David Eggert Professor of Practice

Phone: 540-458-8335

Email: eggertd@wlu.edu

Office: 487 Lewis Hall 

Area of Expertise

Antitrust, Civil Litigation, Class Actions, Remedies,Torts, Conflict of Laws


BA, Loyola University, New Orleans (1981)

JD, Duke University (1984)


Professor Eggert is teaching Civil Procedure in the Fall and Antitrust and Remedies the Spring. Professor Eggert has in the past at W&L also taught Torts, Property Legal Writing, and the third-year immersion programs (both Litigation and Corporate).

Before arriving at Washington and Lee in 2012, Professor Eggert taught for three years at Handong International Law School, a US-style graduate law school in South Korea that trains students from Korea and numerous other nations in US and international law. In addition to classes like those listed above he also taught Evidence, International Litigation, Oral Advocacy, and Doing Justice. While in South Korea, Professor Eggert participated in various conferences concerning global competition law and also participated in entrepreneurship training seminars in Mongolia, Cambodia, Kenya, South Korea, and Ghana. (While at W&L he participated in the same program in Zimbabwe and Peru.) He also worked with present and former students to help establish organizations in Korea dedicated to helping trafficked women, single mothers, and immigrants and refugees.

From 1984-2008, Professor Eggert was a litigator at the law firm of Arnold & Porter LLP in Washington, D.C. with a particular focus on antitrust and products liability matters. Among his most significant matters were (1) a pro bono lawsuit that successfully challenged a federal Bureau of Prisons regulation that prohibited "jailhouse lawyers" from possessing the legal materials of the inmates they were assisting (Farmer v. Federal Bureau of Prisons), (2) dismissal in mid-trial of an international criminal price-fixing case on the ground that the government did not provide sufficient evidence of a price-fixing conspiracy (United States v. General Electric Co.), (3) one of the first cases establishing the "market power" requirement in vertical restraint antitrust cases under Section One of the Sherman Act (Assam Drug. Co. v. Miller Brewing Co.), (4) an appeal resulting in reversal of the largest punitive damages award in U.S. history (Engle v. Philip Morris), and (5) an appeal resulting in dismissal of a $280 billion disgorgement claim on the ground that the civil RICO statute does not permit the remedy of disgorgement (United States v. Philip Morris). Professor Eggert also supervised a legal program by which Arnold and Porter LLP attorneys provided legal assistance to homeless women in Washington, DC. During a sabbatical for several months in 2001, Professor Eggert volunteered with the International Justice Mission in Thailand and worked on human trafficking/slavery investigations and cases and obtaining Thai citizenship and educational and health benefits for members of various Hill Tribes.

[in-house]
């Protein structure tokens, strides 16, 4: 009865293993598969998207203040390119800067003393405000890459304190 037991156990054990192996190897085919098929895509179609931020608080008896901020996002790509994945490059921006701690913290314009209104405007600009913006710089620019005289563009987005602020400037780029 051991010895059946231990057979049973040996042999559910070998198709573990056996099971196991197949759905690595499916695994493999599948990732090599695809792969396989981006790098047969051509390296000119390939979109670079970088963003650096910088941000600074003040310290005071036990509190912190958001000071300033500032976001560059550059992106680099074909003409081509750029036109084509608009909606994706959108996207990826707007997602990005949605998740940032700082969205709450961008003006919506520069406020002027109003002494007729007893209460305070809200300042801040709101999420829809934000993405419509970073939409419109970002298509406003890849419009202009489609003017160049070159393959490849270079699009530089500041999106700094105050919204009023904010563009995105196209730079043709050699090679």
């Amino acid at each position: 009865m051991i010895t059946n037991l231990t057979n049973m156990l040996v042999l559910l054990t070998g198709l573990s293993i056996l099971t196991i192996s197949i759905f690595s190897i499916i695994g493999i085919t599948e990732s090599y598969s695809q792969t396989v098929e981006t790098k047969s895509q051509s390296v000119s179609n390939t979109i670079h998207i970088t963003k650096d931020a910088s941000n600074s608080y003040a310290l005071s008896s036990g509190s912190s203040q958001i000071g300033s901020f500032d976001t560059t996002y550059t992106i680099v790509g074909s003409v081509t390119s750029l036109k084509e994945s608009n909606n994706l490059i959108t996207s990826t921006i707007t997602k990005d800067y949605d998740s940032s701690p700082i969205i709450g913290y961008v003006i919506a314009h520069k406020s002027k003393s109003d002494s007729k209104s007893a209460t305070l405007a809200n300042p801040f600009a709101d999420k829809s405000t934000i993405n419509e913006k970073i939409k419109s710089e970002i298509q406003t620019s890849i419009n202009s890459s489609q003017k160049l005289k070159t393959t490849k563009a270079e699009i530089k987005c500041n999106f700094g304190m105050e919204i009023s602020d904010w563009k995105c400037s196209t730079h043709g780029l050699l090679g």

Professor Eggert has published articles in the area of antitrust and on the so-called national security exception to the Fourth Amendment's warrant requirement. His academic and professional interests include efforts against human trafficking and slavery, competition law, international and domestic religious liberty, litigation and civil procedure, evidence, appellate advocacy, remedies encouragement of domestic and international pro bono activity by the legal profession, Takings Law, and clinical training of law students and young lawyers.

Professor Eggert serves as faculty Advisor to the Christian Legal Society and the Antitrust and Consumer Law Society at Washington and Lee.

Outside of W&L, Professor Eggert has also been involved with Justice Ventures International-- an NGO that partners with groups in India and China to bring about justice for victims of human trafficking, urban poverty, and other serious injustices-and NewBridges Immigrant Resource Center, a non-profit located in Harrisonburg devoted to providing legal and other assistance to refugees and other immigrants.